As examples of the process, the following procedure was followed; The de-inking was carried out in batch lots using for each batch 12 liters of distilled water, 200 grams of waste newspaper, 2 Ygrams of a sulfonated ester of a mixture of C16-Cla alcohols and a suitable salt. The water was added to the kettle iirst, then the hand-shredded waste newspaper, the detergent, and nally the salt. The table below lists the type of salt, the quantity added, and
"6 the type of treatment undergone by the waste newspaper in each experiment.
Experiment Salt ,Y ('(gllgy f .Type of Treatment N :1419201 8. 0 Cooking and agitation. Na4P201 8.0 #l plus 45 Volt D-C. KlFe CN 21.1 Cooking andfagitation. K4Fe(CN)a.. 21. 1 #2Aplus 45 volt D-C. K4Fe(CN)e.. 21.1 #2B plus dilute acid. Naa(POa)a 19. 0 Cooking and agitation. au(POa 19.0 #3A plus 45 voit D-C. Nan(POa)s... 19.0 #3B plus dilute acid.
The temperature of the mixture was regulated by ythe quantity of steam allowed to pass through the jacket of the kettle, and varied from 75 to 90 centigrade. After cooking for one hour, with stirring, the pulp was strained and washed on a 45 mesh wire screen.
In several experiments a D. C. voltage was impressed across the mixture in the kettle by immersion of suitable electrodes. A 45 volt B battery was used as the source.
Handsheets were made by using a suction ask with a large Buchner funnel. The washed pulp was diluted and measured out in the quantities necessary to form a handsheet of a vdesired density. The paper pulp suspension was poured over iilter paper placed in the funnel where it formed a webbed mat as the water was carried away by suction filtration. The mat was then lifted out and pressed between sheets of blotter paper. Five handsheets were made from each experimental batch. In some cases, the washed pulp was immersed in diluteacid to remove discoloration produced by adsorption of certain ions, rewashed, and formed into handsheets.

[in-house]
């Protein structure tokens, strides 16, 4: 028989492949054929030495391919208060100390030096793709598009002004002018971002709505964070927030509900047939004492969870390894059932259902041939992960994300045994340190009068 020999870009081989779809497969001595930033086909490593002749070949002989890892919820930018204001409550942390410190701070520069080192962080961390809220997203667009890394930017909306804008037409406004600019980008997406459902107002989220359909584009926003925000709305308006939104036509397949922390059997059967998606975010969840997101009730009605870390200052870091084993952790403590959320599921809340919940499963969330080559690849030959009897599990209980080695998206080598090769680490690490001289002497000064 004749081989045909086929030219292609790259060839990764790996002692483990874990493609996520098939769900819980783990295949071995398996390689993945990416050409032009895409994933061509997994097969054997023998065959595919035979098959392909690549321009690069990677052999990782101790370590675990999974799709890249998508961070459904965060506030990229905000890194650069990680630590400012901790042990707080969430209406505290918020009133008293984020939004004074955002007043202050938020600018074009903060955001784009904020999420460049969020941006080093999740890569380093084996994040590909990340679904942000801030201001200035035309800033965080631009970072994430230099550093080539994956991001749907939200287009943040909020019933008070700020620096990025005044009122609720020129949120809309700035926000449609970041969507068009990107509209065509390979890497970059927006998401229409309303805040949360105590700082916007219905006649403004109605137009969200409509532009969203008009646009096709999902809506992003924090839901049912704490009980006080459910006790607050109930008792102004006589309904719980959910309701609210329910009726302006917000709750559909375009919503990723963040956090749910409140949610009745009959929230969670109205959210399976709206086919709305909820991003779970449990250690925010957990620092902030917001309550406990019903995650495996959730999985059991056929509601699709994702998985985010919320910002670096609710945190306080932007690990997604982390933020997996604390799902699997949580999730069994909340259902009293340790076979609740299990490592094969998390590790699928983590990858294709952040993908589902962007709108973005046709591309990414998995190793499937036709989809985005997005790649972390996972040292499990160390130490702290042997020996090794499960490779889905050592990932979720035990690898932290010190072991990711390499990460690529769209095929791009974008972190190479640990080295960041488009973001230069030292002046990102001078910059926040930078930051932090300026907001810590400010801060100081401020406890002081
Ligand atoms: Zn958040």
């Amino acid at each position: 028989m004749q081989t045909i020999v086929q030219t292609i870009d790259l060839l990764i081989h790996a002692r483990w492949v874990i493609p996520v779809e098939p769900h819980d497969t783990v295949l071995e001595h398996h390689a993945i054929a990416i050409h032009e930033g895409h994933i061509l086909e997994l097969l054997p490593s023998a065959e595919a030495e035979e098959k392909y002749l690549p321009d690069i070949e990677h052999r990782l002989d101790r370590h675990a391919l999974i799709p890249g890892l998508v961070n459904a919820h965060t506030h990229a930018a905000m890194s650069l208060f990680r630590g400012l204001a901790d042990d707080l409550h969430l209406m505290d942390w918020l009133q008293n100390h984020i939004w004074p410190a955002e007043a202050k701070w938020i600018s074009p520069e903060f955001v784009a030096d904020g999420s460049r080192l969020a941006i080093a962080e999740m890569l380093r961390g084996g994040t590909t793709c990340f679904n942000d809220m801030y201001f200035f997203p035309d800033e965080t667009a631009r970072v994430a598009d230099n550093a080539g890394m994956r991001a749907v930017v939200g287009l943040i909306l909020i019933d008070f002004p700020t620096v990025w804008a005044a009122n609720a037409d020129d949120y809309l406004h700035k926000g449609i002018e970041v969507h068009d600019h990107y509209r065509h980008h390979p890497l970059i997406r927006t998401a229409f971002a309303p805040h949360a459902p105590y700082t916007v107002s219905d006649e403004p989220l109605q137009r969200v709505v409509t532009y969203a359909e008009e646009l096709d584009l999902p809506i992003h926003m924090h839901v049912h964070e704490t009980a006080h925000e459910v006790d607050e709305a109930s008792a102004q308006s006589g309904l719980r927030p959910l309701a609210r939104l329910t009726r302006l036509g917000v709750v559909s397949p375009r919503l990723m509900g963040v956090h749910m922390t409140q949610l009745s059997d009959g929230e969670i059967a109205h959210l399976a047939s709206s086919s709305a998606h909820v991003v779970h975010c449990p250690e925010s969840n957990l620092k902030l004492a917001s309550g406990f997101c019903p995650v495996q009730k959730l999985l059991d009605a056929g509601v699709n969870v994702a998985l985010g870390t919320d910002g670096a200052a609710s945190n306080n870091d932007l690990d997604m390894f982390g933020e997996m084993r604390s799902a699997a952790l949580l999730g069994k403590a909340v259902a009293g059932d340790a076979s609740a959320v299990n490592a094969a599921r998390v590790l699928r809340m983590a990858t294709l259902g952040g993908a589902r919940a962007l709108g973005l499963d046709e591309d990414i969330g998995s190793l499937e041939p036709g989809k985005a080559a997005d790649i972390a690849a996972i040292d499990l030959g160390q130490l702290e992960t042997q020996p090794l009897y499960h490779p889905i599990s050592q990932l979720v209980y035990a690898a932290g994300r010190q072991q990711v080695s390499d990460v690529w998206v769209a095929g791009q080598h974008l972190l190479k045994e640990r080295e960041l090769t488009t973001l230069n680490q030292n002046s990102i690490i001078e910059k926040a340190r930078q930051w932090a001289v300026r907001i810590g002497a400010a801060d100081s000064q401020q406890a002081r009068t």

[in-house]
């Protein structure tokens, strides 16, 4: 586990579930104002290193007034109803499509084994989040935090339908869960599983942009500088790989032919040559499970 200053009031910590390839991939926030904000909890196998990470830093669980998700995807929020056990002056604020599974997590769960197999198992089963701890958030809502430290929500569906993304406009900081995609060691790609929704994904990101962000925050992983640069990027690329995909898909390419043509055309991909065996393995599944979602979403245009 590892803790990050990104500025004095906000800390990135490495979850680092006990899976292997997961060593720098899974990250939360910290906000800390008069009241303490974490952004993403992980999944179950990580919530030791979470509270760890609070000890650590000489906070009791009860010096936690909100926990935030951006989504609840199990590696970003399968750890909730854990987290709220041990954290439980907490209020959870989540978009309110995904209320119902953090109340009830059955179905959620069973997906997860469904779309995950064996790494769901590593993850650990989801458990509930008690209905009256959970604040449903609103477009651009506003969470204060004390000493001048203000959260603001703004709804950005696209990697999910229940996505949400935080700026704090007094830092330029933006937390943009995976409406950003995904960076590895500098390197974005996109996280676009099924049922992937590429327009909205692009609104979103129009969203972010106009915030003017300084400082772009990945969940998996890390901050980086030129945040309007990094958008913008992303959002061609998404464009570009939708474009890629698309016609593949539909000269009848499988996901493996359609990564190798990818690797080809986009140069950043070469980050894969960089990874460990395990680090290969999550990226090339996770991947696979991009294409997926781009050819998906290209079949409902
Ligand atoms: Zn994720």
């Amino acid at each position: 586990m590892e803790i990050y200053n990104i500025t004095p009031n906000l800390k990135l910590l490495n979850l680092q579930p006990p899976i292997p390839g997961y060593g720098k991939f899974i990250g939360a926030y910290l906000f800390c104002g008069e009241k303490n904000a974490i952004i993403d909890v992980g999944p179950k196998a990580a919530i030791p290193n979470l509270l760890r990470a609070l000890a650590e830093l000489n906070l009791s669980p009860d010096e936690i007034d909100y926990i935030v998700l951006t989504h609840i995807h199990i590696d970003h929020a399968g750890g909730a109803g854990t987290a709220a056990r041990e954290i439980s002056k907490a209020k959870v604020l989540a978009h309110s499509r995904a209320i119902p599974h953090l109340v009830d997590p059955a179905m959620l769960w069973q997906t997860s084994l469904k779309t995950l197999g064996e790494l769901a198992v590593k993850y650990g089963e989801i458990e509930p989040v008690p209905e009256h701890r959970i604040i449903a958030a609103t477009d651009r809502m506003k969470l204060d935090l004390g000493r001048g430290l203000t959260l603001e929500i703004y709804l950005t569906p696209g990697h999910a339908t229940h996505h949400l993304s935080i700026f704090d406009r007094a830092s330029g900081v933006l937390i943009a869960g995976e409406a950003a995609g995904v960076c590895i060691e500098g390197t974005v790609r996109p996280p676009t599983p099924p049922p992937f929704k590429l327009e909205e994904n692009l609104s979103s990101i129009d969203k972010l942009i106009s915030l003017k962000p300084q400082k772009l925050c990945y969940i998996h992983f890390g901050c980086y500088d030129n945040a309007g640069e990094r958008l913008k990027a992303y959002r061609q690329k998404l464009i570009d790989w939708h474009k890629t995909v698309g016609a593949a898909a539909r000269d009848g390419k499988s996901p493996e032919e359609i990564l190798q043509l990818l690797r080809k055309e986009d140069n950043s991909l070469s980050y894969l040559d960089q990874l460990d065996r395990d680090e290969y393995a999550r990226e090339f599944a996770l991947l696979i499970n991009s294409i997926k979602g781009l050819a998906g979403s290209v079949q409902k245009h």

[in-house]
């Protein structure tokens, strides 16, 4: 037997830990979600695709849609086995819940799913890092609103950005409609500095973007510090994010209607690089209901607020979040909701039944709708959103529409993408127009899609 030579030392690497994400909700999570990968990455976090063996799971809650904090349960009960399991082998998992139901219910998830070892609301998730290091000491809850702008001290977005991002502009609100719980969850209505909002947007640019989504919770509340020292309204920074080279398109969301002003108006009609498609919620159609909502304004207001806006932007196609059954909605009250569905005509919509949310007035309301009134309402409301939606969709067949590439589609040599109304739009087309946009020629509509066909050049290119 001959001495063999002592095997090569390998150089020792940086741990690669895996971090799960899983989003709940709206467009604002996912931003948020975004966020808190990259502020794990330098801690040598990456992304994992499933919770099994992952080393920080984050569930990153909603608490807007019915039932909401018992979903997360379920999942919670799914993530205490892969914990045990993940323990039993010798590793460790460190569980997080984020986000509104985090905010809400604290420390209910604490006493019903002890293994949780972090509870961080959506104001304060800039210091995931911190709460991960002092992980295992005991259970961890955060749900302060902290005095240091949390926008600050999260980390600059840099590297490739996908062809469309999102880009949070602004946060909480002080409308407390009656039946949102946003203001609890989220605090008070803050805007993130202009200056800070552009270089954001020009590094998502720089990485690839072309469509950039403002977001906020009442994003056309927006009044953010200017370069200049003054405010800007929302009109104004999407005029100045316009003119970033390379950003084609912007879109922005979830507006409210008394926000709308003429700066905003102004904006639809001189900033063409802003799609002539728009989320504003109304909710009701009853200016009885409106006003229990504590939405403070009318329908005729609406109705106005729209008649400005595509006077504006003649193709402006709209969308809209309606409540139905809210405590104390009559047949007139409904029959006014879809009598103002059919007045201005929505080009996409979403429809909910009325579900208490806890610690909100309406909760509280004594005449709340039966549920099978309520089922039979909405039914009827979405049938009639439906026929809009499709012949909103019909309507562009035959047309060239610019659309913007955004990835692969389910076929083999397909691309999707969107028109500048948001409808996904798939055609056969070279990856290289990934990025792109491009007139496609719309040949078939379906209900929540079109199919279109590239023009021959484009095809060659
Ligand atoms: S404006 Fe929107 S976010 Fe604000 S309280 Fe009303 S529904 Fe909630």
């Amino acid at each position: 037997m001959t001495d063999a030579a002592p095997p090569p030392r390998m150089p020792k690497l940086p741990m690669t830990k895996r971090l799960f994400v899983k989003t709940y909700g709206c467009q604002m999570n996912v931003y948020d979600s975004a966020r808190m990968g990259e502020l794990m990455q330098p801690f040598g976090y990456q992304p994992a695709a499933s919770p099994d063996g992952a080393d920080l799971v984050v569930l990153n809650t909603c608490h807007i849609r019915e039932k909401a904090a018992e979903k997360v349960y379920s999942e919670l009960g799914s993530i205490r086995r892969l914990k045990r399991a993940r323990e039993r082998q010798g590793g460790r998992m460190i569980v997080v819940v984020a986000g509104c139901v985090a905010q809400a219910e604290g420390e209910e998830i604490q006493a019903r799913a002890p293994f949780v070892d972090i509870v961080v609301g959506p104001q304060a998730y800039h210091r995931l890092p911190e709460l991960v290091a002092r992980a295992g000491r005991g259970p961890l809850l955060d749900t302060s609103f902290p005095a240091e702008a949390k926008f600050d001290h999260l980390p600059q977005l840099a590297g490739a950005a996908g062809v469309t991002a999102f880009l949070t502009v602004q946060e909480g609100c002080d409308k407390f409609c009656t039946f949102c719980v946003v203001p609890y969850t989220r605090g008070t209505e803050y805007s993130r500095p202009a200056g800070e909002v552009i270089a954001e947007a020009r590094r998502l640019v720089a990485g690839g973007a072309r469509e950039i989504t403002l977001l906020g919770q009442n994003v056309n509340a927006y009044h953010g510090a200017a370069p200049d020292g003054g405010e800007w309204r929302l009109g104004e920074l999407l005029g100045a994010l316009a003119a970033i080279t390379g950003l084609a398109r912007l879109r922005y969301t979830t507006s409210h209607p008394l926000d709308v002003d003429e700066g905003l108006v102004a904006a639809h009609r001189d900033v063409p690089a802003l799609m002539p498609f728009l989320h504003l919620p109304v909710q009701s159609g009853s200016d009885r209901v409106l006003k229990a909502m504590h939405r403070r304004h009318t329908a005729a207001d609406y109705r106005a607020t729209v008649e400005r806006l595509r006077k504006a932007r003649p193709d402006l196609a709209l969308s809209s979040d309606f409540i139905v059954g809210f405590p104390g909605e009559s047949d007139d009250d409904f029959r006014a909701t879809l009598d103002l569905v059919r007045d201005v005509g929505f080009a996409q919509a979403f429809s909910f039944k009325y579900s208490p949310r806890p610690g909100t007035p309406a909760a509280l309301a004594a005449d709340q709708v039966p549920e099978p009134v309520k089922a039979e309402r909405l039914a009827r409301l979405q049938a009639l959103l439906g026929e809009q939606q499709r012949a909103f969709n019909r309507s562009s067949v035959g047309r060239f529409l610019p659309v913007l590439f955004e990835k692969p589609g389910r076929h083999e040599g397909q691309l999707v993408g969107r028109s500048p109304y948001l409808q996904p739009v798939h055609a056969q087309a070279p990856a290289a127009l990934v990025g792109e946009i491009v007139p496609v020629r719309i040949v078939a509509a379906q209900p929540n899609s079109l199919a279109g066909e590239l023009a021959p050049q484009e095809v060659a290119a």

In order to provide a basis of comparison for the handsheets, the following method was devised. A 200 watt, volt Mazda projection lamp was used as a source of illumination. The light was focused on the handsheets which were centimeters distant. n The intensity of the incident beam at an angle of v35 from the normal gave a reading of 270 foot candles on a Weston Photronic Foot Candle Meter. The beam reflected from the handsheet'was measured at an angle of 60 from the incident beam.
The readings in foot candles thus obtained give the magnitude of reflectance from a 2.00 watt projection lamp at a distance of 120 centimeters. All readings are in foot candles. The reectance for unused smooth newsprint was 148 foot candles.
Average Experiment Readings Reading The brightness tests on these experimental handsheets gave the following results:
Handsheet Readings Average 46. 345. 8 46. 0 46. 2-46. 2 46. 2 50. 4-51. 4 5D. 9 52-1-5L 6 51. 8 52. 75l. 8 52. 2
Average G. E. Brightness of l=2.76 foot candle readings obtained experimentally for the handsheets. f
The average brightness for handsheets obtained from unprinted newspaper is 52.2 and it will therefore be-seen that the results obtained by the invention compare quite favorably with new paper stock.
It is appreciated that slight variations in the conditions 7 described herein ymight become necessary `to ,carry out the invention when using the process in `different localities and in different-sized operations, and these departures are intended to come within Athe scope of thel appended claims. For example.t he,.,salt concentration mustrbe adjustedto local conditions, thepurity .of thesalt, .and the `nature of the, wood ,pulp `and its manufacture into newsprint. `ln different localities, the` water supply will receive diferentpurifying treatments .andwill contain; local-minerals, and these factors willaffect vthe process to some extent.